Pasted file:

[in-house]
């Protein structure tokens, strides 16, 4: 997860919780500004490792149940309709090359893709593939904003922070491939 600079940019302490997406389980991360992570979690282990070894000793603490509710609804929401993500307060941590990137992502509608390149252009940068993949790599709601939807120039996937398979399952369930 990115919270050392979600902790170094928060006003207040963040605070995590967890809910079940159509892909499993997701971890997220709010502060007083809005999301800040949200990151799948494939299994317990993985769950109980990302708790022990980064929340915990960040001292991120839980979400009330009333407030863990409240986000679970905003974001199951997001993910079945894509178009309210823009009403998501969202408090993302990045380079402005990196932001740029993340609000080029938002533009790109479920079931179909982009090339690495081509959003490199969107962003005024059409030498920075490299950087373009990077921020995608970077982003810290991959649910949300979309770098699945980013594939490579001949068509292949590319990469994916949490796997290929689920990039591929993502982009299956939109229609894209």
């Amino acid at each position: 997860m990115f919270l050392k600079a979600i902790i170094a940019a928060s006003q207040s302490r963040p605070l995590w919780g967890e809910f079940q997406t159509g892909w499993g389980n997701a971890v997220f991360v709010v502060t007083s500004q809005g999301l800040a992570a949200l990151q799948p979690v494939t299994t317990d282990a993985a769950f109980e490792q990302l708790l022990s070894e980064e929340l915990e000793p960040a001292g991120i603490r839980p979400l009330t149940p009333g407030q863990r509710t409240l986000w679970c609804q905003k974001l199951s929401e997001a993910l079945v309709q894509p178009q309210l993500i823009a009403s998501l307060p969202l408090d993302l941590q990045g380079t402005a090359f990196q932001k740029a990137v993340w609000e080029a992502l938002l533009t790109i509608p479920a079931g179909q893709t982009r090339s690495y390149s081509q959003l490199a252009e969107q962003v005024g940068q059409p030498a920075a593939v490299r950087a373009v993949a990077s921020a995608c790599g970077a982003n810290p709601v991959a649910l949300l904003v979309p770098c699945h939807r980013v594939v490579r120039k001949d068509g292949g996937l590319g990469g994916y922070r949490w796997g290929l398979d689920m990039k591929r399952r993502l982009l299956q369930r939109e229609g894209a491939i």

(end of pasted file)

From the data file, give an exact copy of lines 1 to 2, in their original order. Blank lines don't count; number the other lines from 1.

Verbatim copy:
[in-house]
């Protein structure tokens, strides 16, 4: 997860919780500004490792149940309709090359893709593939904003922070491939 600079940019302490997406389980991360992570979690282990070894000793603490509710609804929401993500307060941590990137992502509608390149252009940068993949790599709601939807120039996937398979399952369930 990115919270050392979600902790170094928060006003207040963040605070995590967890809910079940159509892909499993997701971890997220709010502060007083809005999301800040949200990151799948494939299994317990993985769950109980990302708790022990980064929340915990960040001292991120839980979400009330009333407030863990409240986000679970905003974001199951997001993910079945894509178009309210823009009403998501969202408090993302990045380079402005990196932001740029993340609000080029938002533009790109479920079931179909982009090339690495081509959003490199969107962003005024059409030498920075490299950087373009990077921020995608970077982003810290991959649910949300979309770098699945980013594939490579001949068509292949590319990469994916949490796997290929689920990039591929993502982009299956939109229609894209």